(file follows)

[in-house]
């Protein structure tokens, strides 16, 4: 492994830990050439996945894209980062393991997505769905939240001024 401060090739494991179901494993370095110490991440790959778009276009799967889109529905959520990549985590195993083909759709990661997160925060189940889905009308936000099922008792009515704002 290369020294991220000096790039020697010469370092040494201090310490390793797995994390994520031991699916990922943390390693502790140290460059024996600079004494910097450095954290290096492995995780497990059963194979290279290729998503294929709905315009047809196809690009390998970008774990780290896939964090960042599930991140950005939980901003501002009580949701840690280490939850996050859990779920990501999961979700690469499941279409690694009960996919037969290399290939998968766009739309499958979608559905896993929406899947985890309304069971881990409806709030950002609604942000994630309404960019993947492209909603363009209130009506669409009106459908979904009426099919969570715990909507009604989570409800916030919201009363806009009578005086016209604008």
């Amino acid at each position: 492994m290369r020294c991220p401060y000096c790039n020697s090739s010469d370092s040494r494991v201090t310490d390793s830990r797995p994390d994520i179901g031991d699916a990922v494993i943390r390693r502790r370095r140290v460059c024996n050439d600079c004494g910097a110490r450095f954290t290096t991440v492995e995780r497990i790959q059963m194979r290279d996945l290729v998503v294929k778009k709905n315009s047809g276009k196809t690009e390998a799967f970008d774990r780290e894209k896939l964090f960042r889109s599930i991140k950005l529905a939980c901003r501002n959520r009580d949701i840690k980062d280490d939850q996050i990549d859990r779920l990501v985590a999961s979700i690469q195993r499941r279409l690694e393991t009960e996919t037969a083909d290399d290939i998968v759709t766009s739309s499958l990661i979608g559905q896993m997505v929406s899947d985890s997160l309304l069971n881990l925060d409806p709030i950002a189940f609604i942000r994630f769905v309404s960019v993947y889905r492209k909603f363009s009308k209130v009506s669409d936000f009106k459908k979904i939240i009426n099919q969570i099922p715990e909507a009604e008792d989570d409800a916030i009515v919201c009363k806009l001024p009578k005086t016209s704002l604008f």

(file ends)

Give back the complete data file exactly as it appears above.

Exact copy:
[in-house]
């Protein structure tokens, strides 16, 4: 492994830990050439996945894209980062393991997505769905939240001024 401060090739494991179901494993370095110490991440790959778009276009799967889109529905959520990549985590195993083909759709990661997160925060189940889905009308936000099922008792009515704002 290369020294991220000096790039020697010469370092040494201090310490390793797995994390994520031991699916990922943390390693502790140290460059024996600079004494910097450095954290290096492995995780497990059963194979290279290729998503294929709905315009047809196809690009390998970008774990780290896939964090960042599930991140950005939980901003501002009580949701840690280490939850996050859990779920990501999961979700690469499941279409690694009960996919037969290399290939998968766009739309499958979608559905896993929406899947985890309304069971881990409806709030950002609604942000994630309404960019993947492209909603363009209130009506669409009106459908979904009426099919969570715990909507009604989570409800916030919201009363806009009578005086016209604008």
């Amino acid at each position: 492994m290369r020294c991220p401060y000096c790039n020697s090739s010469d370092s040494r494991v201090t310490d390793s830990r797995p994390d994520i179901g031991d699916a990922v494993i943390r390693r502790r370095r140290v460059c024996n050439d600079c004494g910097a110490r450095f954290t290096t991440v492995e995780r497990i790959q059963m194979r290279d996945l290729v998503v294929k778009k709905n315009s047809g276009k196809t690009e390998a799967f970008d774990r780290e894209k896939l964090f960042r889109s599930i991140k950005l529905a939980c901003r501002n959520r009580d949701i840690k980062d280490d939850q996050i990549d859990r779920l990501v985590a999961s979700i690469q195993r499941r279409l690694e393991t009960e996919t037969a083909d290399d290939i998968v759709t766009s739309s499958l990661i979608g559905q896993m997505v929406s899947d985890s997160l309304l069971n881990l925060d409806p709030i950002a189940f609604i942000r994630f769905v309404s960019v993947y889905r492209k909603f363009s009308k209130v009506s669409d936000f009106k459908k979904i939240i009426n099919q969570i099922p715990e909507a009604e008792d989570d409800a916030i009515v919201c009363k806009l001024p009578k005086t016209s704002l604008f």